Our Summary and Conclusion
Performance Summary: When we first took a look at the Intel X25-M SSD a few months back, it finished significantly ahead of competing offerings available at the time. Today, the Kingston SSD Now M Series drive, which is based on Intel's technology, comes out on top in a number of key tests like IOMeter, but the OCZ, Corsair, and Super Talent products featured here now offer competitive or even better performance in some other areas. The OCZ Vertex Series SSD offered strong performance in the ATTO, HD Tach, and SANDRA tests, while the Corsair P256 surged ahead in the PCMark Vantage test. The Super Talent UltraDrive ME generally trailed the OCZ and Corsair drives, but its performance was still very good.
While Solid State Drives are becoming more and more mainstream with each passing day, they are still much more expensive than traditional hard drives and offer much smaller capacities. As such, price is an important consideration and a significant differentiating factor with the current crop of SSDs. While fast, high capacity hard drives like Western Digital's 1TB Caviar Black hard drive can be had for under $100, or about $.10 per gigabyte, solid state drives currently command a few dollars per gigabyte.
We have the current prices for the four solid state drives we've featured here outlined in the chart above. As you can see, while the Corsair P256 is the most expensive overall, its cost per gigabyte is the best, and it has the largest capacity. The Super Talent UltraDrive ME is the least expensive overall and comes in second in the price per gigabyte category. OCZ's Vertex Series SSD is the second most expensive drive both in overall price and cost per gigabyte, and at almost four bucks per gigabyte the Intel-based Kingston drive is clearly the most expensive according to that metric. Kingston SSD Now M Series SSD (Intel X25-M) Corsair P256 OCZ Vertex Series SSD Super Talent UltraDrive ME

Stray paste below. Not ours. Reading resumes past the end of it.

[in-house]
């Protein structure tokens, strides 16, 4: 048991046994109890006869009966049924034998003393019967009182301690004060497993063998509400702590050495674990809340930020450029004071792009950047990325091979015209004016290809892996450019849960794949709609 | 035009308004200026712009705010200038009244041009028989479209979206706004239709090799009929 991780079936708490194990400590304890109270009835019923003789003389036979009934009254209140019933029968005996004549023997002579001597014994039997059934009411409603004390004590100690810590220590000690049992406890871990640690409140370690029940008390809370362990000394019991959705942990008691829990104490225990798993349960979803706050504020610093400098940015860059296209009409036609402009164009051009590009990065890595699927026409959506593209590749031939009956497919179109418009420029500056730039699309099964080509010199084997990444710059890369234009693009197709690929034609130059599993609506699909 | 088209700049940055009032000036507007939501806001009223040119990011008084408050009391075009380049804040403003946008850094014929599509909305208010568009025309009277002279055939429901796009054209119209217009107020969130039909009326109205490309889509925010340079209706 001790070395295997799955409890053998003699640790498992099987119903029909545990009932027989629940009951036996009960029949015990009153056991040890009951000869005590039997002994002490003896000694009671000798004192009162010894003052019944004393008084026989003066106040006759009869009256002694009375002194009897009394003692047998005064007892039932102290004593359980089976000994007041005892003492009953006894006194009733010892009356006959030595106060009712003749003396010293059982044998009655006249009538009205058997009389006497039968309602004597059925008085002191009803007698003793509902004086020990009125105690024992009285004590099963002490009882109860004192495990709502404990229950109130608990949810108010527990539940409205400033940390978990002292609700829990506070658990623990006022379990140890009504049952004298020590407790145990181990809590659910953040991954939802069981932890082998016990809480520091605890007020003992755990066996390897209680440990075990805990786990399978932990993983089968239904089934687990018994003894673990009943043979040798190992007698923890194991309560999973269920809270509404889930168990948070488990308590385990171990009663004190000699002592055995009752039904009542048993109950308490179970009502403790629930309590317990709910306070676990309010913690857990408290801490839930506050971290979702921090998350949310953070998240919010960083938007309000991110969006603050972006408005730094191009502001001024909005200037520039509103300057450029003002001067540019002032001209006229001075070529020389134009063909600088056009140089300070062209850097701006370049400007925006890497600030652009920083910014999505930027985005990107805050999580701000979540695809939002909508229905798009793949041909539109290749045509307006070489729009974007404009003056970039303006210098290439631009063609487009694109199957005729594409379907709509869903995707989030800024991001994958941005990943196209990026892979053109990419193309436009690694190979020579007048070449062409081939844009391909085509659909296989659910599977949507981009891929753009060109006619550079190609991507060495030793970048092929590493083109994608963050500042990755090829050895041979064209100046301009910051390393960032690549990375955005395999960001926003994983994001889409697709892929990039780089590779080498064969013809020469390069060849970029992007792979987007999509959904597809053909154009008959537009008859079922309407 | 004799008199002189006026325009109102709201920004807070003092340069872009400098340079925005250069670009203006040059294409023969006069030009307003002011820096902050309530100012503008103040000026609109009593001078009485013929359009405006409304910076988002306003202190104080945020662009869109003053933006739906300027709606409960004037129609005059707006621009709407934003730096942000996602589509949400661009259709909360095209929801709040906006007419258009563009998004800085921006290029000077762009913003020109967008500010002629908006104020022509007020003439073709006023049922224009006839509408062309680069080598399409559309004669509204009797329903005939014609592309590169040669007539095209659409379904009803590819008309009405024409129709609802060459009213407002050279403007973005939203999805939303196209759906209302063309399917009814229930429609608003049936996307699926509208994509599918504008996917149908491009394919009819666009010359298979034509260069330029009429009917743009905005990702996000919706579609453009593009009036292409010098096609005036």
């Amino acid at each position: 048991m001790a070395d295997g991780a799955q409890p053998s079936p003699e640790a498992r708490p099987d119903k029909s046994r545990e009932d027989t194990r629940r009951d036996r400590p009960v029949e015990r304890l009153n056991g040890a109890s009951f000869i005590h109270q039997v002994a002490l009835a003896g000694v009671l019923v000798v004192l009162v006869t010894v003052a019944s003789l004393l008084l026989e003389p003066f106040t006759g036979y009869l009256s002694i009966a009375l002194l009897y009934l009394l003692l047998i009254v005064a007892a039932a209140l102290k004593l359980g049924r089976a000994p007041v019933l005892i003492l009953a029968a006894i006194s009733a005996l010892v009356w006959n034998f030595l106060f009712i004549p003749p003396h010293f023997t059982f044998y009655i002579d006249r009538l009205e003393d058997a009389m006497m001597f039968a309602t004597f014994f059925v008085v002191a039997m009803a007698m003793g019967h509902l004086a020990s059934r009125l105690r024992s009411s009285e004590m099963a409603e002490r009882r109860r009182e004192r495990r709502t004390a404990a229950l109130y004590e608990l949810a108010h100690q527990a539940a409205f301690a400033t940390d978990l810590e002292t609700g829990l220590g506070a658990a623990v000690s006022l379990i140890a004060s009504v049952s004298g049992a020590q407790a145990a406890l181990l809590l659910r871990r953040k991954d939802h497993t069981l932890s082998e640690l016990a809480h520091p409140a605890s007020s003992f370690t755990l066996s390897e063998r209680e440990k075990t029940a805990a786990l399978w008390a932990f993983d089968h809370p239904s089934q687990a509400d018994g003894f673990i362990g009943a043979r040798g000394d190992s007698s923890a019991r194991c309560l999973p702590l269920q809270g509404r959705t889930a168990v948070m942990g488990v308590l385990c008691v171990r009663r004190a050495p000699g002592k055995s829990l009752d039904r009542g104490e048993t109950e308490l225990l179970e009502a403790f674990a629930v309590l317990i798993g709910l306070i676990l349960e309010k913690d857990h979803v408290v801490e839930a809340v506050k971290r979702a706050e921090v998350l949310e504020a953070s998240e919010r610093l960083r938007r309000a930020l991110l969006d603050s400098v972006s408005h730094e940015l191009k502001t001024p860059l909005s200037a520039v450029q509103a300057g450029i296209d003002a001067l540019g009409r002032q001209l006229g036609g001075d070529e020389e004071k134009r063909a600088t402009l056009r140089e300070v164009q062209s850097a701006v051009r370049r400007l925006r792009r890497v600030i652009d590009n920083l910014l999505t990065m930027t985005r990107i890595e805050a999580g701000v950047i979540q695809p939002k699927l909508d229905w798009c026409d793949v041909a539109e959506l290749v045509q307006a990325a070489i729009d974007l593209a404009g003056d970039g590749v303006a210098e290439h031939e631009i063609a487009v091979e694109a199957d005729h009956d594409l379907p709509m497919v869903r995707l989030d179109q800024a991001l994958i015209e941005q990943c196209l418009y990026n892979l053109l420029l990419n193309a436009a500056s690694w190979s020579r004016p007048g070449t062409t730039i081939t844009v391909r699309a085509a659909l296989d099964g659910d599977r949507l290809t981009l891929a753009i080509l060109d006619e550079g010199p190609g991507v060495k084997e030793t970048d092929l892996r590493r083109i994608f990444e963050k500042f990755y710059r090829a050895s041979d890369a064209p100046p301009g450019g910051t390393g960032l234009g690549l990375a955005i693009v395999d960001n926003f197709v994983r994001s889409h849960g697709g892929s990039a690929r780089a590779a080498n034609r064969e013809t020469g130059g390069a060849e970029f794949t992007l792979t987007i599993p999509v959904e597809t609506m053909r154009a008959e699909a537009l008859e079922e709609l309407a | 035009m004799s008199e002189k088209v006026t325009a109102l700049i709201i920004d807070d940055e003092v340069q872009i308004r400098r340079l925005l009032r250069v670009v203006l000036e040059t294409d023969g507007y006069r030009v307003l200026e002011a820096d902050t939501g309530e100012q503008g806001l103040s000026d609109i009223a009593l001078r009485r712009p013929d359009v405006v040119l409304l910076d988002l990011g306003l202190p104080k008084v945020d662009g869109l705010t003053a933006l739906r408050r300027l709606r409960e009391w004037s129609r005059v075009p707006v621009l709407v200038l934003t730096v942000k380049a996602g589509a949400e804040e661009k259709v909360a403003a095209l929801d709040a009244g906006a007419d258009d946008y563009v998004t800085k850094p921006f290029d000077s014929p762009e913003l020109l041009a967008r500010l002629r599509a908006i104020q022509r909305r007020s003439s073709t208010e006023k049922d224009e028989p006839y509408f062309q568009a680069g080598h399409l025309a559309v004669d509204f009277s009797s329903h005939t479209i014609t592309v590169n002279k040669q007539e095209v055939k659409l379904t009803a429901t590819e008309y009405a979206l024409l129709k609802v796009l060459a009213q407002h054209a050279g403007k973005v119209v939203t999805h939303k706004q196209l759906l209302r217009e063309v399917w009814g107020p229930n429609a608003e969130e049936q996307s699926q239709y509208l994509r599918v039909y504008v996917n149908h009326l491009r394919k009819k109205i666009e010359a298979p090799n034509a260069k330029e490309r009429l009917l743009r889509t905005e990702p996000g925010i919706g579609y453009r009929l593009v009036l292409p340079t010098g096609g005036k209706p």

So, according to current pricing, the Corsair and Super Talent drives are the most economical per gigabyte followed by the OCZ drive and then Kingston. If we factor performance into the equation, however, the trend is somewhat different. Although the performance trend varies from test to test, overall, the Intel-based Kingston drive offers the best performance, followed by the OCZ Vertex Series, the Corsair P256 and Super Talent UltraDrive ME. With the exception of the Super Talent drive, that means the highest performing drives are also the priciest, which is to be expected.
Ultimately, all of the SSDs featured here will be a significant step-up in performance over a traditional hard drive and potential consumers should weigh their capacity needs against their budget carefully. Choosing between these four products is very tough. In the end, overall performance weighs heavily in our opinion and hence we're giving the Kingston / Intel drive an Editor's Choice award. But we strongly recommend and approve of the others as well, and think that it's getting increasingly tougher to justify Intel's inceased cost per gigabyte considering the performance of the other drives.
Kingston SSD Now M Series SSD (Intel X25-M)
OCZ Vertex Series SSD
Super Talent UltraDrive ME